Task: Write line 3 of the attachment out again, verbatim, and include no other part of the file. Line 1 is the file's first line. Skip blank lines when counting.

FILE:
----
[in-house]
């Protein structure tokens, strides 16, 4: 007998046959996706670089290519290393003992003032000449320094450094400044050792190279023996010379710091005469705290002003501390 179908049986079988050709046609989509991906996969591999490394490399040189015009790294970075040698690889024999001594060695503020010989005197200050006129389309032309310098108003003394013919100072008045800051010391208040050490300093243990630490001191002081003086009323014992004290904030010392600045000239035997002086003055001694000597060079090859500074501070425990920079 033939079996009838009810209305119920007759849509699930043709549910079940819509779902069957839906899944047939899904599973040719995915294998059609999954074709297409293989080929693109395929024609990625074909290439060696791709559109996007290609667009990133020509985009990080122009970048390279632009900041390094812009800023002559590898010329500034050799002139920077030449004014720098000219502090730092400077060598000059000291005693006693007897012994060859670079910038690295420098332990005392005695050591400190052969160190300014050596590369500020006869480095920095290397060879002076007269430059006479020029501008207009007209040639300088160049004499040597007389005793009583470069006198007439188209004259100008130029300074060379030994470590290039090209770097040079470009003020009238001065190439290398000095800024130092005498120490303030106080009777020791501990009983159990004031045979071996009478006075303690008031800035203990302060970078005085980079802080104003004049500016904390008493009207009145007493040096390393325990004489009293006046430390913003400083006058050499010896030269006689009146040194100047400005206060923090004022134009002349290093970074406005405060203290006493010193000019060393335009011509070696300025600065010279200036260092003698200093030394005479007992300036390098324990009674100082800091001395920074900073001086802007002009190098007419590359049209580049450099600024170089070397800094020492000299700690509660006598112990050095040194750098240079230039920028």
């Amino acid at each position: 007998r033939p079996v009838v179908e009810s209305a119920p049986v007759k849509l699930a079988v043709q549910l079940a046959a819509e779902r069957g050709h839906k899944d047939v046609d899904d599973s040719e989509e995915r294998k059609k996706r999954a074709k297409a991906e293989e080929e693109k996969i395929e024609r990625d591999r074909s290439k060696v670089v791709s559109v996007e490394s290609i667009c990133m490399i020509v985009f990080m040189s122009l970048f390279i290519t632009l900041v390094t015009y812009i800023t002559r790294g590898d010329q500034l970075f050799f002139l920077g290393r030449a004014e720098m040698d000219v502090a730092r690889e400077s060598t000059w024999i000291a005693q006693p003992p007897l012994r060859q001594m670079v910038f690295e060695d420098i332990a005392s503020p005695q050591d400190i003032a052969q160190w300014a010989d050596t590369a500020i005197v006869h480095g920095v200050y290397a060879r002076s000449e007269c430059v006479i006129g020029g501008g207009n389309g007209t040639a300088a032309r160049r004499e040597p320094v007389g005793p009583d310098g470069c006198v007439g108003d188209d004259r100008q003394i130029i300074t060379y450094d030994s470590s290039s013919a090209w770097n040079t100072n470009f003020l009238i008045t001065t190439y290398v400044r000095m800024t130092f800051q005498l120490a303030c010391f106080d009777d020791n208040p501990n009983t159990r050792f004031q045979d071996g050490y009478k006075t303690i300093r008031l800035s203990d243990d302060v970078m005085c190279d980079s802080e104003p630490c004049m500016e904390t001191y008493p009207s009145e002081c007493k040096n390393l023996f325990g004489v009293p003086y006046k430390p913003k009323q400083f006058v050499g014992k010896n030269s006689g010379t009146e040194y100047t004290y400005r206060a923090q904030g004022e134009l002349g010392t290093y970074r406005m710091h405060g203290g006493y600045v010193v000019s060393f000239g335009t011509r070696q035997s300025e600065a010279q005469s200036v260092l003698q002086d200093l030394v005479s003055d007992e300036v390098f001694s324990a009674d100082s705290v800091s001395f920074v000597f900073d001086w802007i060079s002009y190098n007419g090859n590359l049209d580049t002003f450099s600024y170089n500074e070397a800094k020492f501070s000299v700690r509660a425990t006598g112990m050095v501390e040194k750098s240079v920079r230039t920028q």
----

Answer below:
């Amino acid at each position: 007998r033939p079996v009838v179908e009810s209305a119920p049986v007759k849509l699930a079988v043709q549910l079940a046959a819509e779902r069957g050709h839906k899944d047939v046609d899904d599973s040719e989509e995915r294998k059609k996706r999954a074709k297409a991906e293989e080929e693109k996969i395929e024609r990625d591999r074909s290439k060696v670089v791709s559109v996007e490394s290609i667009c990133m490399i020509v985009f990080m040189s122009l970048f390279i290519t632009l900041v390094t015009y812009i800023t002559r790294g590898d010329q500034l970075f050799f002139l920077g290393r030449a004014e720098m040698d000219v502090a730092r690889e400077s060598t000059w024999i000291a005693q006693p003992p007897l012994r060859q001594m670079v910038f690295e060695d420098i332990a005392s503020p005695q050591d400190i003032a052969q160190w300014a010989d050596t590369a500020i005197v006869h480095g920095v200050y290397a060879r002076s000449e007269c430059v006479i006129g020029g501008g207009n389309g007209t040639a300088a032309r160049r004499e040597p320094v007389g005793p009583d310098g470069c006198v007439g108003d188209d004259r100008q003394i130029i300074t060379y450094d030994s470590s290039s013919a090209w770097n040079t100072n470009f003020l009238i008045t001065t190439y290398v400044r000095m800024t130092f800051q005498l120490a303030c010391f106080d009777d020791n208040p501990n009983t159990r050792f004031q045979d071996g050490y009478k006075t303690i300093r008031l800035s203990d243990d302060v970078m005085c190279d980079s802080e104003p630490c004049m500016e904390t001191y008493p009207s009145e002081c007493k040096n390393l023996f325990g004489v009293p003086y006046k430390p913003k009323q400083f006058v050499g014992k010896n030269s006689g010379t009146e040194y100047t004290y400005r206060a923090q904030g004022e134009l002349g010392t290093y970074r406005m710091h405060g203290g006493y600045v010193v000019s060393f000239g335009t011509r070696q035997s300025e600065a010279q005469s200036v260092l003698q002086d200093l030394v005479s003055d007992e300036v390098f001694s324990a009674d100082s705290v800091s001395f920074v000597f900073d001086w802007i060079s002009y190098n007419g090859n590359l049209d580049t002003f450099s600024y170089n500074e070397a800094k020492f501070s000299v700690r509660a425990t006598g112990m050095v501390e040194k750098s240079v920079r230039t920028q």